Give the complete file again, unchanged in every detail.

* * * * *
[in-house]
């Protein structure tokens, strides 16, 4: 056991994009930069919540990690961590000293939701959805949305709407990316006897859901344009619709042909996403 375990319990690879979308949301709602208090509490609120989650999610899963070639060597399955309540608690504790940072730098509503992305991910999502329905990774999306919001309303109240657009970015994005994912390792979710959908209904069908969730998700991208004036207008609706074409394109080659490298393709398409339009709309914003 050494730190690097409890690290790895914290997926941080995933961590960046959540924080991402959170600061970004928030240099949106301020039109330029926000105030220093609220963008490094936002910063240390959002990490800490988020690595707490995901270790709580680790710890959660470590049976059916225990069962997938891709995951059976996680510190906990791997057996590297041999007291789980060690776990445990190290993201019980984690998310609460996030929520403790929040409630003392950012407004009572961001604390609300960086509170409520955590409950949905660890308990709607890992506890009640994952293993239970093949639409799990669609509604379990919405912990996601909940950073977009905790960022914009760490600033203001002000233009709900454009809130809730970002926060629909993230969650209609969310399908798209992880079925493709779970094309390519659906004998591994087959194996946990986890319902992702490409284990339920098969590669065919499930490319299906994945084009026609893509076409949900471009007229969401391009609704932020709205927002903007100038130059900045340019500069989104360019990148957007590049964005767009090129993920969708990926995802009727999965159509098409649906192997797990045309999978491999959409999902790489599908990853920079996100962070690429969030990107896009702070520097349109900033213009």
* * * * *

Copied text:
[in-house]
């Protein structure tokens, strides 16, 4: 056991994009930069919540990690961590000293939701959805949305709407990316006897859901344009619709042909996403 375990319990690879979308949301709602208090509490609120989650999610899963070639060597399955309540608690504790940072730098509503992305991910999502329905990774999306919001309303109240657009970015994005994912390792979710959908209904069908969730998700991208004036207008609706074409394109080659490298393709398409339009709309914003 050494730190690097409890690290790895914290997926941080995933961590960046959540924080991402959170600061970004928030240099949106301020039109330029926000105030220093609220963008490094936002910063240390959002990490800490988020690595707490995901270790709580680790710890959660470590049976059916225990069962997938891709995951059976996680510190906990791997057996590297041999007291789980060690776990445990190290993201019980984690998310609460996030929520403790929040409630003392950012407004009572961001604390609300960086509170409520955590409950949905660890308990709607890992506890009640994952293993239970093949639409799990669609509604379990919405912990996601909940950073977009905790960022914009760490600033203001002000233009709900454009809130809730970002926060629909993230969650209609969310399908798209992880079925493709779970094309390519659906004998591994087959194996946990986890319902992702490409284990339920098969590669065919499930490319299906994945084009026609893509076409949900471009007229969401391009609704932020709205927002903007100038130059900045340019500069989104360019990148957007590049964005767009090129993920969708990926995802009727999965159509098409649906192997797990045309999978491999959409999902790489599908990853920079996100962070690429969030990107896009702070520097349109900033213009």